San Francisco Chief & Other Male Top Command Indicted in Felony Cover-up; Assaulting Officer Had History of Excessive Force

Last Thursday, San Francisco police chief, Earl Sanders, and nine other officers, were indicted after a grand jury investigation into a cover-up of a November 20, 2002 brawl involving three off-duty officers, one of who is the son of the assistant chief. The grand jury indictments accuse Sanders and his top commanders of conspiring to obstruct the investigation into the incident. Besides Sanders, those indicted were Assistant Chief Alex Fagan, Deputy Chief Greg Suhr, Deputy Chief David Robinson, who runs the bureau of investigations, Captain Greg Corrales, Lieutenant Ed Cota, who worked out of Northern Station near where the fight occurred, and Sergeant John Syme. The seven men, including the chief, were all released on their own recognizance, instead of the $15,000 bail called for under the felony charge. According to attorneys specializing in police misconduct, arrests of the entire top command of a police department is unprecedented, and many think the prosecution may be planning to expose other corrupt acts within the department. It is still unclear as to who will run the department during this period. The San Francisco Police Commission is holding a special meeting today to try to make that determination among fears that keeping the top command in charge could result in repercussions for the officers whose testimony led to the indictments.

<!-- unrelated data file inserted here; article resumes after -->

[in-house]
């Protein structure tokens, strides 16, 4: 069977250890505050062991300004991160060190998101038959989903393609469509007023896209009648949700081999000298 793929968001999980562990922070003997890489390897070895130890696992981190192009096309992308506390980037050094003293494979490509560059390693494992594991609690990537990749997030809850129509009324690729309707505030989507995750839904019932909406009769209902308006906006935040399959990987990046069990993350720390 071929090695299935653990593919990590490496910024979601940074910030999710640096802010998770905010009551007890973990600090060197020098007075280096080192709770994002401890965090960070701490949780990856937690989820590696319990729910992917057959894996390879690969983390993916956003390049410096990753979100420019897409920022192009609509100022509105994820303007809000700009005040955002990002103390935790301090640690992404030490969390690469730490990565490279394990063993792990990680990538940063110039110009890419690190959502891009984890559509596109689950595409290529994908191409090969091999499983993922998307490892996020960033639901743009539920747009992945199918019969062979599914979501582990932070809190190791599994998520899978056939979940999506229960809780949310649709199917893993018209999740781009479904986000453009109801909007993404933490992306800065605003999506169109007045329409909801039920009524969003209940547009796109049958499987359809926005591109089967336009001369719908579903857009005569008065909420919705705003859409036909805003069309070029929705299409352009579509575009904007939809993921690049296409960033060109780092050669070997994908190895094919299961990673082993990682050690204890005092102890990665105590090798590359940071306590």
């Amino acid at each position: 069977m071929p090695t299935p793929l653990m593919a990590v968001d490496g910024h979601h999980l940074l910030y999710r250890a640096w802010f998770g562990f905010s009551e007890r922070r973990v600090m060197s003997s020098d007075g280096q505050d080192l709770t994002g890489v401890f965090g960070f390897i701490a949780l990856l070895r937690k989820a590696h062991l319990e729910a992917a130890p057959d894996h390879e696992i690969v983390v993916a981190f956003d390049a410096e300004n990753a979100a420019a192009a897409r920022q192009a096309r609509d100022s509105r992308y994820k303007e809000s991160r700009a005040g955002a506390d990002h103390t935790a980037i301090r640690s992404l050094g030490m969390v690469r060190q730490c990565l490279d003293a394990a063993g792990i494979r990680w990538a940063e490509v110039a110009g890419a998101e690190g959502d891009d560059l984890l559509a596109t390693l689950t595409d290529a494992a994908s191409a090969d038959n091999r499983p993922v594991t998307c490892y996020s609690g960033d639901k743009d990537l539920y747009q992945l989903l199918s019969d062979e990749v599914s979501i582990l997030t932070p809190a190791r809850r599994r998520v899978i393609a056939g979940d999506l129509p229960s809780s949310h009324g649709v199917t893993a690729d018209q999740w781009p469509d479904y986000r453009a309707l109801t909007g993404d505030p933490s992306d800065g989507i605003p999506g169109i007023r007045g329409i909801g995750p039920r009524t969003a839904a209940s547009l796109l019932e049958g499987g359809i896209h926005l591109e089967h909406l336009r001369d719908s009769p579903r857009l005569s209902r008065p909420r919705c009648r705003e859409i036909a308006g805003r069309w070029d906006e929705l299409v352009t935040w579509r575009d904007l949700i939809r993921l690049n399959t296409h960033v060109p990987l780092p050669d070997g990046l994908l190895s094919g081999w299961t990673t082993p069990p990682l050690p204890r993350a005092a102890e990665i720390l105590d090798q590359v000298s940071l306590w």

The three officers involved in the November 2002 street brawl, Alex Fagan Jr., Matthew Tonsing, and David Lee, have been indicted on felony assault charges and released on $90,000 bail each. An investigation by the San Francisco Chronicle has revealed that Officer Fagan, son of the department’s Assistant Chief, had a history of using excessive force. In the 13-months prior to the November 20 incident, Fagan used excessive force in at least 16 encounters with suspects, and sent six of those suspects to the hospital. San Francisco police regulations require that officers receive counseling if they accumulate three use-of-force incidents in a three-month period. In accordance with this regulation, Fagan was counseled three times about the need to use force only when appropriate. Many experts in police excessive force, however, say that the department should have taken more serious steps to protect citizens from Fagan. According to Penny Harrington, founding director of the National Center for Women & Policing and former Portland police chief, “an officer who accumulated the kind of record that Fagan did should have been pulled out of uniform long before his sixteenth excessive force incident, regardless of who he was related to. He was a liability to San Francisco and now they’re paying for it.”


KCBS, 02/28/03; San Francisco Chronicle, 03/02/03 & 03/03/03

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